Summer may inspire dreams of the sea and sand of the coast, but not everyone longs for a lazy day of staring at the horizon and getting sand out of their shoes. For many, the lake offers everything that the seaside does, with a certain class and culture to boot. Europe is full of gorgeous lakes, and we’ve picked out seven (well, 25 technically) to make a beeline for in summer 2018.
Lake Bled & Lake Bohinj, Slovenia
Slovenia is a remarkably beautiful country, and Lake Bled routinely acts as the poster boy for that fact, to the point where it almost ticks too many boxes when it comes to picturesque locations. A stunning body of water rings around an idyllic island, complete with an iconic church at its heart. If this wasn’t enough the Alps provide a dramatic backdrop to the scene, and Bled Castle stands ominously on a hill above the lake. If you gave an admittedly prodigious child a blank piece of paper and some crayons and told them to draw a beautiful lake scene, this is what you would get.
Wax lyrical about Bled to locals and experts however, and you’ll likely draw the response ‘I prefer Bohinj’. Bled’s big brother to the north is situated within Triglav National Park, and in some ways it is everything that its more popular sibling isnt. Bled is well contained, while Bohinj spreads wide and long. Bled attracts huge crowds, but Bohinj is tranquility at its best. The two major Slovene lakes offer a little bit of something for everyone.
Lake Zurich & Lake Lucerne, Switzerland
Lake Zurich is one of the undoubted highlights of the city, and no visit to Switzerland’s largest city is complete without a magical stroll along the shore. Peacefulness sits side by side with the hustle and bustle of city life, the latter of which can easily become distant noise simply by renting a boat and heading out into the heart of lake. If hustle and bustle is your thing, simply rock up at one of the lakeside bars and restaurants and settle in.
Lucerne is an exceptional place, and its eponymous lake may well be the most convincing argument in favour of that. The lake acts as the key to opening a vast array of Alpine beauties, and its labyrinthine shape means new views are always revealing themselves, even to experienced visitors.
Lake Malta & Lake Rusałka, Poland
Poznań holds a special place in the heart of most Poles, and its exceptional lakes are just one of the reasons why. Lake Malta is arguably its best known, a man-made delight created in 1952 with the damming of the Cybina. This is one of the most popular recreational spots in the area, no matter what time of year.
Lake Rusałka is the brazen beauty to Malta’s intrigue, and it doesn’t take long for the artificial wonder to slam its cards on the table. Slightly smaller than Lake Malta, Rusałka is favoured by walkers, hikers, fisherman and all other types of nature fiends, and its organic beauty is difficult to match.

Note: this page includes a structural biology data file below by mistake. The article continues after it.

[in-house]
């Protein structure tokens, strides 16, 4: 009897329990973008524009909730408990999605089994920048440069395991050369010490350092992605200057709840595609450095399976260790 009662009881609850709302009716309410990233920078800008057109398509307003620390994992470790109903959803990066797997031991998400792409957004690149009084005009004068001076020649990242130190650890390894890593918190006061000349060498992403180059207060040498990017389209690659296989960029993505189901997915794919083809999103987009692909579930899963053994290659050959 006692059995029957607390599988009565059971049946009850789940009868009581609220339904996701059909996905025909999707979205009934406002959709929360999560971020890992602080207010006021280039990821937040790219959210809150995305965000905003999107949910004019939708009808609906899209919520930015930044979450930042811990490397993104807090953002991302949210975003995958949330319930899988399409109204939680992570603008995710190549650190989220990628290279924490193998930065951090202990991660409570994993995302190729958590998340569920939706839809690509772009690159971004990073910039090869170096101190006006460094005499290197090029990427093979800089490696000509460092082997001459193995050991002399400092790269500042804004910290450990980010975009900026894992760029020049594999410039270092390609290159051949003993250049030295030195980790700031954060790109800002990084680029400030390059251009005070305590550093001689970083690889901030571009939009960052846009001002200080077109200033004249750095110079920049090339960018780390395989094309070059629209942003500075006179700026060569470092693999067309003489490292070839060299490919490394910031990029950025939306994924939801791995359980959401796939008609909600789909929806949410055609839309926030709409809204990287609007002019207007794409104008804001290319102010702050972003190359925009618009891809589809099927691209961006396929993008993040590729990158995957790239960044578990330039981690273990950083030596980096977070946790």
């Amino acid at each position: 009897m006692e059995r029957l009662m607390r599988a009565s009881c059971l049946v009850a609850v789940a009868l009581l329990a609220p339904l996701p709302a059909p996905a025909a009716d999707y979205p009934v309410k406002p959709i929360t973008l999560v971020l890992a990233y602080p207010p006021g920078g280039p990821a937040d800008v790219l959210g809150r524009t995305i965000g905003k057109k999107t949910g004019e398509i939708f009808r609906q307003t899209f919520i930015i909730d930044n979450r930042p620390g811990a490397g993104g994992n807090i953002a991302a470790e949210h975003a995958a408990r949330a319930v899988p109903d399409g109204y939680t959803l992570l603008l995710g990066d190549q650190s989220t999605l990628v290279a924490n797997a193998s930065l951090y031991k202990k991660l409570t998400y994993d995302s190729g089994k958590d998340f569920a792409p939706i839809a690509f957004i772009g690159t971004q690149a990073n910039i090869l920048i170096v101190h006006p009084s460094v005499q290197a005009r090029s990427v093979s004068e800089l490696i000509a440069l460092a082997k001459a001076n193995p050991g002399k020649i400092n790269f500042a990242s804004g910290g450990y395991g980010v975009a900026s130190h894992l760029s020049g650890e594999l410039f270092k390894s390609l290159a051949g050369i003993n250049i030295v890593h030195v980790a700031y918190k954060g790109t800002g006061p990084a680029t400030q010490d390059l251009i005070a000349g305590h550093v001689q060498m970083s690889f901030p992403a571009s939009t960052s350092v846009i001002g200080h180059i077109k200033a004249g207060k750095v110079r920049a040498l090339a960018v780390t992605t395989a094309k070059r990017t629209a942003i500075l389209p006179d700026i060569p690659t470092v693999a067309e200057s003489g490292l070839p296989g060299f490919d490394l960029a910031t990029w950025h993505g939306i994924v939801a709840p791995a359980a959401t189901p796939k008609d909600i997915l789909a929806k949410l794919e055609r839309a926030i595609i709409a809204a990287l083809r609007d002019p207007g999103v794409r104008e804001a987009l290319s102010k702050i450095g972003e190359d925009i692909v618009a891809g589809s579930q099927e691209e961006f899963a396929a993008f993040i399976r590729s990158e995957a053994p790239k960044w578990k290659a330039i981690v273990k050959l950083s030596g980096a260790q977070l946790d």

Plitvice Lakes, Croatia
Croatia has well and truly arrived at the top table of European tourism, its magnificent coastline attracting more and more people with every passing year. Its premier national park is finally getting the plaudits it deserves as a result, and the conveyor belt of beauty that is the Plitvice Lakes finds itself front and centre of the nation’s touristic future. A UNESCO World Heritage site, Plitvice is defined by 16 lakes that are joined together by a run of waterfalls, eventually extending into a limestone canyon. It is every bit as stunning as you assume.
Lake Bâlea, Romania
Situated high in the Făgăraș Mountains in Central Romania, the Transfagarasan Highway even drew praise from the notoriously—awful Jeremy Clarkson, who referred to it as ‘every great corner from every great race track lined up one after the other’. Lake Bâlea is the prize at the end of that unforgettable journey, a glacier lake that the great Jean-Claude Van Damme described as ‘so beautiful’. If its good enough for Van Damme, its good enough for you.
Turtle Lake, Georgia
Just outside the Georgian capital of Tbilisi is the splendid Turtle Lake, so-named because of the abundance of turtles living in and around it. A favourite weekend spot for the locals, the lake is as much fun to swim in as it is to lazily sit next to, and its location high above the city makes for some gorgeous vistas.
Ada Ciganlija, Serbia
Known informally as the ‘Belgrade Sea’, Ada Ciganlija is the Serbian capital’s capital during the middle months of the year. A hub of activity throughout the summer, you are just as likely to see adrenaline junkies windsurfing on the water as you are frustratingly stylish youths partying on its shore. There is peace too, although that peace might as well be delayed in favour of an afternoon in the city’s best beer garden.